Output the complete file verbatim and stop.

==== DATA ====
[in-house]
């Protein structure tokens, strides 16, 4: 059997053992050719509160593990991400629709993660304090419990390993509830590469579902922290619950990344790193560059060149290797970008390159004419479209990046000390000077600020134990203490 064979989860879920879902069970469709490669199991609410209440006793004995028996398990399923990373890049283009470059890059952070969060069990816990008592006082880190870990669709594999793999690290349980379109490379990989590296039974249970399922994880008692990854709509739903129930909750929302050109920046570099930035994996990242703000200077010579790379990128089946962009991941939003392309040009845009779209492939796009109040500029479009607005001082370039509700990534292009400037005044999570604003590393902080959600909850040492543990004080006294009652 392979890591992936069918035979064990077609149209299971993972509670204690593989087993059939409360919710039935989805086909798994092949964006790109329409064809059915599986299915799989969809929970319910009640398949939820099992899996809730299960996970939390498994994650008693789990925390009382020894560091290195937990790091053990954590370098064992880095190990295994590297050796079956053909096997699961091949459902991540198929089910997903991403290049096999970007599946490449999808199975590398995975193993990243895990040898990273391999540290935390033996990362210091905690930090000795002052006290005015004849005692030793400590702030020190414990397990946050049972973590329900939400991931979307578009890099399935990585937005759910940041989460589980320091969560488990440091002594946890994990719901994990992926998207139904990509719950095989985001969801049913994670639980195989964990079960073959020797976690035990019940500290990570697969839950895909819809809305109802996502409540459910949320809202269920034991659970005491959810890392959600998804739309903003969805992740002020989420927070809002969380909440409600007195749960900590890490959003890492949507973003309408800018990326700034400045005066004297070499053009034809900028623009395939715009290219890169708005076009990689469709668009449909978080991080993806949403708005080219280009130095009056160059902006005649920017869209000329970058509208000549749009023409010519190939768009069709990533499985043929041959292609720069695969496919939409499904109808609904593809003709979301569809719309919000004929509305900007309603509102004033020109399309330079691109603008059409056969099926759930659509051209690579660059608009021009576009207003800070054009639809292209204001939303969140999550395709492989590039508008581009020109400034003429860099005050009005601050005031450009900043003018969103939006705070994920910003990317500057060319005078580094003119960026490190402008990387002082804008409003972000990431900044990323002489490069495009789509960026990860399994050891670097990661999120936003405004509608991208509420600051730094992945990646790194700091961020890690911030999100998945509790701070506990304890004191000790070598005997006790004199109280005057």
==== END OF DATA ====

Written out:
[in-house]
């Protein structure tokens, strides 16, 4: 059997053992050719509160593990991400629709993660304090419990390993509830590469579902922290619950990344790193560059060149290797970008390159004419479209990046000390000077600020134990203490 064979989860879920879902069970469709490669199991609410209440006793004995028996398990399923990373890049283009470059890059952070969060069990816990008592006082880190870990669709594999793999690290349980379109490379990989590296039974249970399922994880008692990854709509739903129930909750929302050109920046570099930035994996990242703000200077010579790379990128089946962009991941939003392309040009845009779209492939796009109040500029479009607005001082370039509700990534292009400037005044999570604003590393902080959600909850040492543990004080006294009652 392979890591992936069918035979064990077609149209299971993972509670204690593989087993059939409360919710039935989805086909798994092949964006790109329409064809059915599986299915799989969809929970319910009640398949939820099992899996809730299960996970939390498994994650008693789990925390009382020894560091290195937990790091053990954590370098064992880095190990295994590297050796079956053909096997699961091949459902991540198929089910997903991403290049096999970007599946490449999808199975590398995975193993990243895990040898990273391999540290935390033996990362210091905690930090000795002052006290005015004849005692030793400590702030020190414990397990946050049972973590329900939400991931979307578009890099399935990585937005759910940041989460589980320091969560488990440091002594946890994990719901994990992926998207139904990509719950095989985001969801049913994670639980195989964990079960073959020797976690035990019940500290990570697969839950895909819809809305109802996502409540459910949320809202269920034991659970005491959810890392959600998804739309903003969805992740002020989420927070809002969380909440409600007195749960900590890490959003890492949507973003309408800018990326700034400045005066004297070499053009034809900028623009395939715009290219890169708005076009990689469709668009449909978080991080993806949403708005080219280009130095009056160059902006005649920017869209000329970058509208000549749009023409010519190939768009069709990533499985043929041959292609720069695969496919939409499904109808609904593809003709979301569809719309919000004929509305900007309603509102004033020109399309330079691109603008059409056969099926759930659509051209690579660059608009021009576009207003800070054009639809292209204001939303969140999550395709492989590039508008581009020109400034003429860099005050009005601050005031450009900043003018969103939006705070994920910003990317500057060319005078580094003119960026490190402008990387002082804008409003972000990431900044990323002489490069495009789509960026990860399994050891670097990661999120936003405004509608991208509420600051730094992945990646790194700091961020890690911030999100998945509790701070506990304890004191000790070598005997006790004199109280005057």